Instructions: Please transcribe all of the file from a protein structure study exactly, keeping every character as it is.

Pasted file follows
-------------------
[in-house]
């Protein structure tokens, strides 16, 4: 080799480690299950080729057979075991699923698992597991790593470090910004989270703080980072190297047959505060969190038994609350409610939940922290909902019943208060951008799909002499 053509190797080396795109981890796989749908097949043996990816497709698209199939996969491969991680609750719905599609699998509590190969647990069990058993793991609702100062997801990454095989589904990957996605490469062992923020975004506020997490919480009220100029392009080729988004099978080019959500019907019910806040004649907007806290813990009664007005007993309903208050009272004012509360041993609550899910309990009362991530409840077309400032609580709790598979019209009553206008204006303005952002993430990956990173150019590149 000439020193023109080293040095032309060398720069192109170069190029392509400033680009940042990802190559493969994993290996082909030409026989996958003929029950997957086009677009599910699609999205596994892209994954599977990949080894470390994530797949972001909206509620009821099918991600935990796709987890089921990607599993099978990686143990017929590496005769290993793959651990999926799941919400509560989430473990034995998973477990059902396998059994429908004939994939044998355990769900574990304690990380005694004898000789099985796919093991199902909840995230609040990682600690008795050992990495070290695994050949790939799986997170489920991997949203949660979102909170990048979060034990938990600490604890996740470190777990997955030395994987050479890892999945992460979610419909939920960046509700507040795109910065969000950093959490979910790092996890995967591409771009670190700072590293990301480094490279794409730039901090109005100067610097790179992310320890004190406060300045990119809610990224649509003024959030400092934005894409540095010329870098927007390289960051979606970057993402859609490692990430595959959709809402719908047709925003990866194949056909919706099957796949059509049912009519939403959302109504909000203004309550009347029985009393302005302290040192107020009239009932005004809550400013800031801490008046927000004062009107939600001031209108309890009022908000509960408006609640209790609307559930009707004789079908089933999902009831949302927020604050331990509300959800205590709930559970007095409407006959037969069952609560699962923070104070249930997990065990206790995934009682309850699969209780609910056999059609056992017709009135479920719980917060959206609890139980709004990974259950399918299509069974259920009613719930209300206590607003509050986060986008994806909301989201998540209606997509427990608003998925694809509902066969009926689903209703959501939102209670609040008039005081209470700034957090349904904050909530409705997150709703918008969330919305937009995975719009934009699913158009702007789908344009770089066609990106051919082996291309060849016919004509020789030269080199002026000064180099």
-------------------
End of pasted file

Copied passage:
[in-house]
């Protein structure tokens, strides 16, 4: 080799480690299950080729057979075991699923698992597991790593470090910004989270703080980072190297047959505060969190038994609350409610939940922290909902019943208060951008799909002499 053509190797080396795109981890796989749908097949043996990816497709698209199939996969491969991680609750719905599609699998509590190969647990069990058993793991609702100062997801990454095989589904990957996605490469062992923020975004506020997490919480009220100029392009080729988004099978080019959500019907019910806040004649907007806290813990009664007005007993309903208050009272004012509360041993609550899910309990009362991530409840077309400032609580709790598979019209009553206008204006303005952002993430990956990173150019590149 000439020193023109080293040095032309060398720069192109170069190029392509400033680009940042990802190559493969994993290996082909030409026989996958003929029950997957086009677009599910699609999205596994892209994954599977990949080894470390994530797949972001909206509620009821099918991600935990796709987890089921990607599993099978990686143990017929590496005769290993793959651990999926799941919400509560989430473990034995998973477990059902396998059994429908004939994939044998355990769900574990304690990380005694004898000789099985796919093991199902909840995230609040990682600690008795050992990495070290695994050949790939799986997170489920991997949203949660979102909170990048979060034990938990600490604890996740470190777990997955030395994987050479890892999945992460979610419909939920960046509700507040795109910065969000950093959490979910790092996890995967591409771009670190700072590293990301480094490279794409730039901090109005100067610097790179992310320890004190406060300045990119809610990224649509003024959030400092934005894409540095010329870098927007390289960051979606970057993402859609490692990430595959959709809402719908047709925003990866194949056909919706099957796949059509049912009519939403959302109504909000203004309550009347029985009393302005302290040192107020009239009932005004809550400013800031801490008046927000004062009107939600001031209108309890009022908000509960408006609640209790609307559930009707004789079908089933999902009831949302927020604050331990509300959800205590709930559970007095409407006959037969069952609560699962923070104070249930997990065990206790995934009682309850699969209780609910056999059609056992017709009135479920719980917060959206609890139980709004990974259950399918299509069974259920009613719930209300206590607003509050986060986008994806909301989201998540209606997509427990608003998925694809509902066969009926689903209703959501939102209670609040008039005081209470700034957090349904904050909530409705997150709703918008969330919305937009995975719009934009699913158009702007789908344009770089066609990106051919082996291309060849016919004509020789030269080199002026000064180099």